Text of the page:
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By Jovanna Garcia Soto
March 24th, 2015
Grassroots International celebrates the courageous work of frontline women defending the human rights of peasant and indigenous women around the world. One of these women is Yazmín López, a national coordinator for the Council for the Integral Development of the Peasant Woman (CODIMCA). A partner of Grassroots International, CODIMCA is the lead organization for the Women’s Regional Commission of La Vía Campesina–Central America, and one of the first peasant women-led organizations formed in Honduras with the explicit objective of reclaiming women’s land rights. Below is an excerpt of my interview with Yazmín.
What inspires you to work for women’s rights in Honduras?
By Christopher Caroll
February 24th, 2015
Humanity cannot solve its problems with one hand effectively tied behind its back. Yet, given the state of women’s rights globally, this is metaphorically the case. One of the guiding principles of Grassroots International's work is the recognition and support of women’s agency in the struggle for justice and liberation – not just to advance women’s leadership (though that is a goal) but also because women’s engagement and leadership are necessary to push us all forward.
Is it possible to hold Israel accountable for its violations of Palestinians’ human rights, and thus take steps to end at least some of the worst aspects of the Israeli occupation, through the arena of international law? That’s a question that could be answered in the coming years.
On January 16, 2015, the International Criminal Court launched a preliminary investigation into possible war crimes in the occupied Palestinian territories. This is an initial inquiry, after which point the ICC could decide whether or not to take up a full investigation.
Grassroots International and our global partners are leading the way in developing sustainable solutions to the biggest challenges facing our world. From farming cooperatives and seed banks, to passing laws that protect ancestral lands and defending the human right to land, water, and food, together we take on big struggles and win important gains. Below are just some of the successes achieved in 2014 with support from Grassroots International, standing up to challenge poverty, climate disruption and human rights abuses.
Moving Towards an International Declaration on the Rights of Peasants
Below is part one of a three-part blog series highlighting the Brazil Agroecology Learning Exchange. Grassroots movement leaders and small farmer organizations sent representatives [24 people from 6 countries] to join Grassroots International staff in Goias, Brazil to participate in the eight-day exchange. The first of our series of blogs unpacks the phrase “Agroecology Learning Exchange” and why it is essential to creating a more sustainable food system.
On this International Migrants Day (December 18), Grassroots International pays tribute to the courage and dedication of many of our partners and allies, internationally and in the U.S., who are working at the intersection of migrant justice and resource rights. One of these partners is Carlos Marentes, Sr., director of Centro De Los Trabajadores Agrícolas Fronterizos (the Border Agricultural Workers Center) in El Paso, Texas. A close Grassroots International partner and co-coordinator of Via Campesina North America.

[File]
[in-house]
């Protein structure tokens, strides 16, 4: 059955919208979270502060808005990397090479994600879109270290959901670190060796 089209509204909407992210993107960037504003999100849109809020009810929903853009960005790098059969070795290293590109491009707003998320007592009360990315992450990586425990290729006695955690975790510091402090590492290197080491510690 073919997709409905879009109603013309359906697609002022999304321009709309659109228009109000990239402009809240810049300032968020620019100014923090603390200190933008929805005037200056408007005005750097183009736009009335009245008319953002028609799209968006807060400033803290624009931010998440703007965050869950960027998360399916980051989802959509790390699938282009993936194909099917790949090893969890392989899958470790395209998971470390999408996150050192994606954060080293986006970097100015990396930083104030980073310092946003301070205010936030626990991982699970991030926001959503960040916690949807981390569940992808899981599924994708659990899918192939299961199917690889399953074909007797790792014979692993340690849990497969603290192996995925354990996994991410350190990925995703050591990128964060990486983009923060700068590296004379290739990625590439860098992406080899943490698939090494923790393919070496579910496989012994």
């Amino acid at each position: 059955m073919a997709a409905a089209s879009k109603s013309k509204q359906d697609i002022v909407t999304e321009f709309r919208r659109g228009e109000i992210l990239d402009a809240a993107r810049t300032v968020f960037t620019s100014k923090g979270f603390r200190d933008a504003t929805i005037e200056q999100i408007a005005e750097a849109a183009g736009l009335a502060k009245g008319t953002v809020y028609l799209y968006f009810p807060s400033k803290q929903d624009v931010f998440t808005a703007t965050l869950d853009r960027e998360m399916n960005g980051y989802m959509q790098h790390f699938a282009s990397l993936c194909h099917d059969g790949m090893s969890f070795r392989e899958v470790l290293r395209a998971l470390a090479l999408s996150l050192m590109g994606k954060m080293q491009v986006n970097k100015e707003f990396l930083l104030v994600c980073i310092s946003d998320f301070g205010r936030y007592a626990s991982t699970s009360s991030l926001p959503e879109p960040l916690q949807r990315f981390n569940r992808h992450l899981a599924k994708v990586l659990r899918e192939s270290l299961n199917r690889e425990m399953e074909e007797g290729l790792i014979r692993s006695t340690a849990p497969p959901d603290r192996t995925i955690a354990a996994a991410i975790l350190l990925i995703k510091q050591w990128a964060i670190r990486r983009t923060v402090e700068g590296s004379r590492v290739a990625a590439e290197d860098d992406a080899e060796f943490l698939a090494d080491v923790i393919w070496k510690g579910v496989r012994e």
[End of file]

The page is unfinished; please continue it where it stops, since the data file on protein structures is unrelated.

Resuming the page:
Peasant groups from around the world joined an international agroecology learning exchange in Goiás, Brazil.
What could be more routine than saving seeds from one season to the next? After all, that is how we grow crops on our farms and in our gardens. Yet from Guatemala to Ghana, from Mozambique to Malaysia, this basic practice is being turned into a criminal offence, so that half a dozen large multinational corporations can turn seeds into private property and make money from them.
But people are fighting back and in several countries popular mobilisations are already forcing governments to put seed privatisation plans on hold.
Farmers have worked the rugged land in Western Africa for generations, moving seasonally from field to forest for food and livelihood. While life was never easy, the community worked together, in harmony with their surroundings, to provide for themselves and their neighbors.
All that changed when the government planted a virtual “For Lease” sign on the land. China and other buyers grabbed it up, quickly draining the land of nutrients with vast fields of monocrops for export.
This is the plight of many farmers across the Global South. Massive land grabs – combined with the influx of genetically modified seeds under the banner of the “Green Revolution” – come with empty promises of increased agricultural productivity and the end of hunger.
Making the connections between the bombing of Gaza, the ongoing occupation of Palestine, violence faced by black communities in the United States, migrant rights and climate disruption may seem like a tall order. But that is what happened on a recent Learning Call facilitated by Grassroots International co-sponsored by the Climate Justice Alliance, the US Food Sovereignty Alliance and Grassroots Global Justice Alliance. (Grassroots International is a member of and works with these coalitions.)
Listen in by clicking the link here: